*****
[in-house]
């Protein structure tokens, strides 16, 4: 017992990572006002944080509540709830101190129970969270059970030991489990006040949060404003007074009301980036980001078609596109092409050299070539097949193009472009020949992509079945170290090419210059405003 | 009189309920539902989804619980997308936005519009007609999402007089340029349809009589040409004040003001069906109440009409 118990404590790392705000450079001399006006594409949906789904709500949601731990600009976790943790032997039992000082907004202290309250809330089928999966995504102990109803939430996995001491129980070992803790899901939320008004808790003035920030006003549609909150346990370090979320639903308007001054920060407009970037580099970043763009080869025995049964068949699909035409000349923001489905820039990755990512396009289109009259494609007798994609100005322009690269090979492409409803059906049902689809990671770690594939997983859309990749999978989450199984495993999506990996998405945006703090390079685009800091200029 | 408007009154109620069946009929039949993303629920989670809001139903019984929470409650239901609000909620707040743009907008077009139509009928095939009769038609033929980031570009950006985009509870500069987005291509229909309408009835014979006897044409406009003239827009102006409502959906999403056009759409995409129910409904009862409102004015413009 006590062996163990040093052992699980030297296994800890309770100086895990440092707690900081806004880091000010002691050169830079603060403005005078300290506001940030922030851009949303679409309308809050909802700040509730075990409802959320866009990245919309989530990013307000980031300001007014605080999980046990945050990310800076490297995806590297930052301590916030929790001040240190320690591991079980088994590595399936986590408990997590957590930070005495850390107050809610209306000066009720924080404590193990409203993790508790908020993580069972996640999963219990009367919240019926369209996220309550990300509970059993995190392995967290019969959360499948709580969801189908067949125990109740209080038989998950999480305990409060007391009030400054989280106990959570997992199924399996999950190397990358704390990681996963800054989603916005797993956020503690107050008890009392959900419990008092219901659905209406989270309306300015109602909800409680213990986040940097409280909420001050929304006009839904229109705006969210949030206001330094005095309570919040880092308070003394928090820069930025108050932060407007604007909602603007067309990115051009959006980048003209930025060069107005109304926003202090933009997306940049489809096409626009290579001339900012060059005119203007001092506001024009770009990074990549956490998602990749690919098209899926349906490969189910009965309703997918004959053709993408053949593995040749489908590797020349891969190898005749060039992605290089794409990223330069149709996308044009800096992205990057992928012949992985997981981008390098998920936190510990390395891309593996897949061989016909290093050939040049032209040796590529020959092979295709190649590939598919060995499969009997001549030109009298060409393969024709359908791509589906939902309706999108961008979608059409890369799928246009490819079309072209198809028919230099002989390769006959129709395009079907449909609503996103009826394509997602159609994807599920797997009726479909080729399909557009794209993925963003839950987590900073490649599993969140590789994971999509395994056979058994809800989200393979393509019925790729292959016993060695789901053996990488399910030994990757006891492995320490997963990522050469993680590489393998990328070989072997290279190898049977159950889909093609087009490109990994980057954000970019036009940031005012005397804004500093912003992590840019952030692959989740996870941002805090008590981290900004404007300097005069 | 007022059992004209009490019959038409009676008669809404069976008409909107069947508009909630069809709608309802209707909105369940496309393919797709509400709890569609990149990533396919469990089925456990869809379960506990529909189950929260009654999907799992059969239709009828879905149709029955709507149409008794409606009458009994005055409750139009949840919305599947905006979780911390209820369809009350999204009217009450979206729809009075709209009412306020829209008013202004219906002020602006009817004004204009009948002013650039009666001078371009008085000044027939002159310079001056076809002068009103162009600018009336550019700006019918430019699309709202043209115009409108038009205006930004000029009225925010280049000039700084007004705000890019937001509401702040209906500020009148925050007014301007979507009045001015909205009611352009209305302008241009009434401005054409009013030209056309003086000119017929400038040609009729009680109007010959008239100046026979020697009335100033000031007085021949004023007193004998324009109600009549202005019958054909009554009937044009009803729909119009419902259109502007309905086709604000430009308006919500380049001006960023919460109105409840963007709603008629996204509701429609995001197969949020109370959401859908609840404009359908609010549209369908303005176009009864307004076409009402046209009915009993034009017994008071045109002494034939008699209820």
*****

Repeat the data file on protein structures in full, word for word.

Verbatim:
[in-house]
């Protein structure tokens, strides 16, 4: 017992990572006002944080509540709830101190129970969270059970030991489990006040949060404003007074009301980036980001078609596109092409050299070539097949193009472009020949992509079945170290090419210059405003 | 009189309920539902989804619980997308936005519009007609999402007089340029349809009589040409004040003001069906109440009409 118990404590790392705000450079001399006006594409949906789904709500949601731990600009976790943790032997039992000082907004202290309250809330089928999966995504102990109803939430996995001491129980070992803790899901939320008004808790003035920030006003549609909150346990370090979320639903308007001054920060407009970037580099970043763009080869025995049964068949699909035409000349923001489905820039990755990512396009289109009259494609007798994609100005322009690269090979492409409803059906049902689809990671770690594939997983859309990749999978989450199984495993999506990996998405945006703090390079685009800091200029 | 408007009154109620069946009929039949993303629920989670809001139903019984929470409650239901609000909620707040743009907008077009139509009928095939009769038609033929980031570009950006985009509870500069987005291509229909309408009835014979006897044409406009003239827009102006409502959906999403056009759409995409129910409904009862409102004015413009 006590062996163990040093052992699980030297296994800890309770100086895990440092707690900081806004880091000010002691050169830079603060403005005078300290506001940030922030851009949303679409309308809050909802700040509730075990409802959320866009990245919309989530990013307000980031300001007014605080999980046990945050990310800076490297995806590297930052301590916030929790001040240190320690591991079980088994590595399936986590408990997590957590930070005495850390107050809610209306000066009720924080404590193990409203993790508790908020993580069972996640999963219990009367919240019926369209996220309550990300509970059993995190392995967290019969959360499948709580969801189908067949125990109740209080038989998950999480305990409060007391009030400054989280106990959570997992199924399996999950190397990358704390990681996963800054989603916005797993956020503690107050008890009392959900419990008092219901659905209406989270309306300015109602909800409680213990986040940097409280909420001050929304006009839904229109705006969210949030206001330094005095309570919040880092308070003394928090820069930025108050932060407007604007909602603007067309990115051009959006980048003209930025060069107005109304926003202090933009997306940049489809096409626009290579001339900012060059005119203007001092506001024009770009990074990549956490998602990749690919098209899926349906490969189910009965309703997918004959053709993408053949593995040749489908590797020349891969190898005749060039992605290089794409990223330069149709996308044009800096992205990057992928012949992985997981981008390098998920936190510990390395891309593996897949061989016909290093050939040049032209040796590529020959092979295709190649590939598919060995499969009997001549030109009298060409393969024709359908791509589906939902309706999108961008979608059409890369799928246009490819079309072209198809028919230099002989390769006959129709395009079907449909609503996103009826394509997602159609994807599920797997009726479909080729399909557009794209993925963003839950987590900073490649599993969140590789994971999509395994056979058994809800989200393979393509019925790729292959016993060695789901053996990488399910030994990757006891492995320490997963990522050469993680590489393998990328070989072997290279190898049977159950889909093609087009490109990994980057954000970019036009940031005012005397804004500093912003992590840019952030692959989740996870941002805090008590981290900004404007300097005069 | 007022059992004209009490019959038409009676008669809404069976008409909107069947508009909630069809709608309802209707909105369940496309393919797709509400709890569609990149990533396919469990089925456990869809379960506990529909189950929260009654999907799992059969239709009828879905149709029955709507149409008794409606009458009994005055409750139009949840919305599947905006979780911390209820369809009350999204009217009450979206729809009075709209009412306020829209008013202004219906002020602006009817004004204009009948002013650039009666001078371009008085000044027939002159310079001056076809002068009103162009600018009336550019700006019918430019699309709202043209115009409108038009205006930004000029009225925010280049000039700084007004705000890019937001509401702040209906500020009148925050007014301007979507009045001015909205009611352009209305302008241009009434401005054409009013030209056309003086000119017929400038040609009729009680109007010959008239100046026979020697009335100033000031007085021949004023007193004998324009109600009549202005019958054909009554009937044009009803729909119009419902259109502007309905086709604000430009308006919500380049001006960023919460109105409840963007709603008629996204509701429609995001197969949020109370959401859908609840404009359908609010549209369908303005176009009864307004076409009402046209009915009993034009017994008071045109002494034939008699209820």